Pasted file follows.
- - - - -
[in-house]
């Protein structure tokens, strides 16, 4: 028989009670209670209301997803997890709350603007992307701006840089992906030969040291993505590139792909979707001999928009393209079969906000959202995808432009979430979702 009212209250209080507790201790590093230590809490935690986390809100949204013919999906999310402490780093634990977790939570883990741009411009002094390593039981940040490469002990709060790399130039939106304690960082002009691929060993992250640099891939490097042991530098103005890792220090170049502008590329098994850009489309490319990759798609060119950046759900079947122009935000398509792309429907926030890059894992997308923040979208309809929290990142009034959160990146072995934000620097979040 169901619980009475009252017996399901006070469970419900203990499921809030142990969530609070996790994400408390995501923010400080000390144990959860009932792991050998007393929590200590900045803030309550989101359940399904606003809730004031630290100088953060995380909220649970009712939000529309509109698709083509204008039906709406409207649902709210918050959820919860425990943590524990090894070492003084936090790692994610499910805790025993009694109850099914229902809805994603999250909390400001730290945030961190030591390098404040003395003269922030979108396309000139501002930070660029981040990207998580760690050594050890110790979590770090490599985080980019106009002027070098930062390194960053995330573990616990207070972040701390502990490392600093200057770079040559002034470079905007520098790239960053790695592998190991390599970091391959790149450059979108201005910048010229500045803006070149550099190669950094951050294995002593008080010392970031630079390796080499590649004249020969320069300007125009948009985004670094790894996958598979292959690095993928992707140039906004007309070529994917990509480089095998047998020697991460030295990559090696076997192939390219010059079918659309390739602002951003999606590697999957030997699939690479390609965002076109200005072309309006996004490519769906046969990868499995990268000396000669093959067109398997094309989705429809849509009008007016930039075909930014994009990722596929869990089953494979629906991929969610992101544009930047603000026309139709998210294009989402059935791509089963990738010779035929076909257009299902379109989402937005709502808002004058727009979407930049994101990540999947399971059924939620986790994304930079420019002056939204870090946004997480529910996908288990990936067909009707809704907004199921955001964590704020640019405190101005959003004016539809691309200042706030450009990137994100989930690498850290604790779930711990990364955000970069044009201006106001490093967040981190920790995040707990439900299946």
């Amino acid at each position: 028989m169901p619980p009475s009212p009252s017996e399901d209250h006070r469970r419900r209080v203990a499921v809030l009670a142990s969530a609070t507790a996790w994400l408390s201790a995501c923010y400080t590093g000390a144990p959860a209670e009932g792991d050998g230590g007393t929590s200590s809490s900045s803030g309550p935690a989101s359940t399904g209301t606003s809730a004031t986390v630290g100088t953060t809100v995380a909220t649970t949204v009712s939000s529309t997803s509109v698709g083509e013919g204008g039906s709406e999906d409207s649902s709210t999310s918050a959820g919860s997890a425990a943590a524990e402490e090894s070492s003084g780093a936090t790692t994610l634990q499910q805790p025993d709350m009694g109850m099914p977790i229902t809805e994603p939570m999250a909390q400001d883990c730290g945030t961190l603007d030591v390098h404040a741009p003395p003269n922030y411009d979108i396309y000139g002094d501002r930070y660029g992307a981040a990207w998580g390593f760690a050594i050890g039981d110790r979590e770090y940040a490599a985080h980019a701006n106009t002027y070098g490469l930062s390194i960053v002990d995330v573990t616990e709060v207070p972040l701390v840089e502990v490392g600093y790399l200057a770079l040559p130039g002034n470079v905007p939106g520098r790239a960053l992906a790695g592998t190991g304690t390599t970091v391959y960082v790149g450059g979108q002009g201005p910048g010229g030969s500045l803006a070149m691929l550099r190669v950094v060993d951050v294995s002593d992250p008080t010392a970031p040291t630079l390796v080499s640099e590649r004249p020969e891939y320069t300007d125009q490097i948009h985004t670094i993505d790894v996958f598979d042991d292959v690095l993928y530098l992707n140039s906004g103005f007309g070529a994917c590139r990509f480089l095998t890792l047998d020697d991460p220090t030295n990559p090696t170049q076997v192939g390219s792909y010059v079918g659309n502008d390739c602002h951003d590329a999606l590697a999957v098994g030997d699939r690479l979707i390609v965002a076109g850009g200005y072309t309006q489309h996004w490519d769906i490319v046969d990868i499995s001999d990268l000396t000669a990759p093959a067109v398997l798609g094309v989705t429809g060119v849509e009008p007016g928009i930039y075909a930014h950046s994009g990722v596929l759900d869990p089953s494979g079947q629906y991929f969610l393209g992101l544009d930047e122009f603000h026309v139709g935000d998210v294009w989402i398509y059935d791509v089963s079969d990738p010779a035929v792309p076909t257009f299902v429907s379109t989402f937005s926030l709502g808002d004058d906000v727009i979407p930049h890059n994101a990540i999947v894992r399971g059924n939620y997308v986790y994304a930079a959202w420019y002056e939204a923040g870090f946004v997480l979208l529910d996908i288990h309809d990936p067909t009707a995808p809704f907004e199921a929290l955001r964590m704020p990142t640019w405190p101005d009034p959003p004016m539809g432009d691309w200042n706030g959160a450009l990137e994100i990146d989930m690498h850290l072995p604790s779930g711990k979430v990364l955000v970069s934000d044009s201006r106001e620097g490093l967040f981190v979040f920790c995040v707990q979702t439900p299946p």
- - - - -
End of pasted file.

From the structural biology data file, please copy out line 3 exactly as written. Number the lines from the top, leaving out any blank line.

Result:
């Amino acid at each position: 028989m169901p619980p009475s009212p009252s017996e399901d209250h006070r469970r419900r209080v203990a499921v809030l009670a142990s969530a609070t507790a996790w994400l408390s201790a995501c923010y400080t590093g000390a144990p959860a209670e009932g792991d050998g230590g007393t929590s200590s809490s900045s803030g309550p935690a989101s359940t399904g209301t606003s809730a004031t986390v630290g100088t953060t809100v995380a909220t649970t949204v009712s939000s529309t997803s509109v698709g083509e013919g204008g039906s709406e999906d409207s649902s709210t999310s918050a959820g919860s997890a425990a943590a524990e402490e090894s070492s003084g780093a936090t790692t994610l634990q499910q805790p025993d709350m009694g109850m099914p977790i229902t809805e994603p939570m999250a909390q400001d883990c730290g945030t961190l603007d030591v390098h404040a741009p003395p003269n922030y411009d979108i396309y000139g002094d501002r930070y660029g992307a981040a990207w998580g390593f760690a050594i050890g039981d110790r979590e770090y940040a490599a985080h980019a701006n106009t002027y070098g490469l930062s390194i960053v002990d995330v573990t616990e709060v207070p972040l701390v840089e502990v490392g600093y790399l200057a770079l040559p130039g002034n470079v905007p939106g520098r790239a960053l992906a790695g592998t190991g304690t390599t970091v391959y960082v790149g450059g979108q002009g201005p910048g010229g030969s500045l803006a070149m691929l550099r190669v950094v060993d951050v294995s002593d992250p008080t010392a970031p040291t630079l390796v080499s640099e590649r004249p020969e891939y320069t300007d125009q490097i948009h985004t670094i993505d790894v996958f598979d042991d292959v690095l993928y530098l992707n140039s906004g103005f007309g070529a994917c590139r990509f480089l095998t890792l047998d020697d991460p220090t030295n990559p090696t170049q076997v192939g390219s792909y010059v079918g659309n502008d390739c602002h951003d590329a999606l590697a999957v098994g030997d699939r690479l979707i390609v965002a076109g850009g200005y072309t309006q489309h996004w490519d769906i490319v046969d990868i499995s001999d990268l000396t000669a990759p093959a067109v398997l798609g094309v989705t429809g060119v849509e009008p007016g928009i930039y075909a930014h950046s994009g990722v596929l759900d869990p089953s494979g079947q629906y991929f969610l393209g992101l544009d930047e122009f603000h026309v139709g935000d998210v294009w989402i398509y059935d791509v089963s079969d990738p010779a035929v792309p076909t257009f299902v429907s379109t989402f937005s926030l709502g808002d004058d906000v727009i979407p930049h890059n994101a990540i999947v894992r399971g059924n939620y997308v986790y994304a930079a959202w420019y002056e939204a923040g870090f946004v997480l979208l529910d996908i288990h309809d990936p067909t009707a995808p809704f907004e199921a929290l955001r964590m704020p990142t640019w405190p101005d009034p959003p004016m539809g432009d691309w200042n706030g959160a450009l990137e994100i990146d989930m690498h850290l072995p604790s779930g711990k979430v990364l955000v970069s934000d044009s201006r106001e620097g490093l967040f981190v979040f920790c995040v707990q979702t439900p299946p």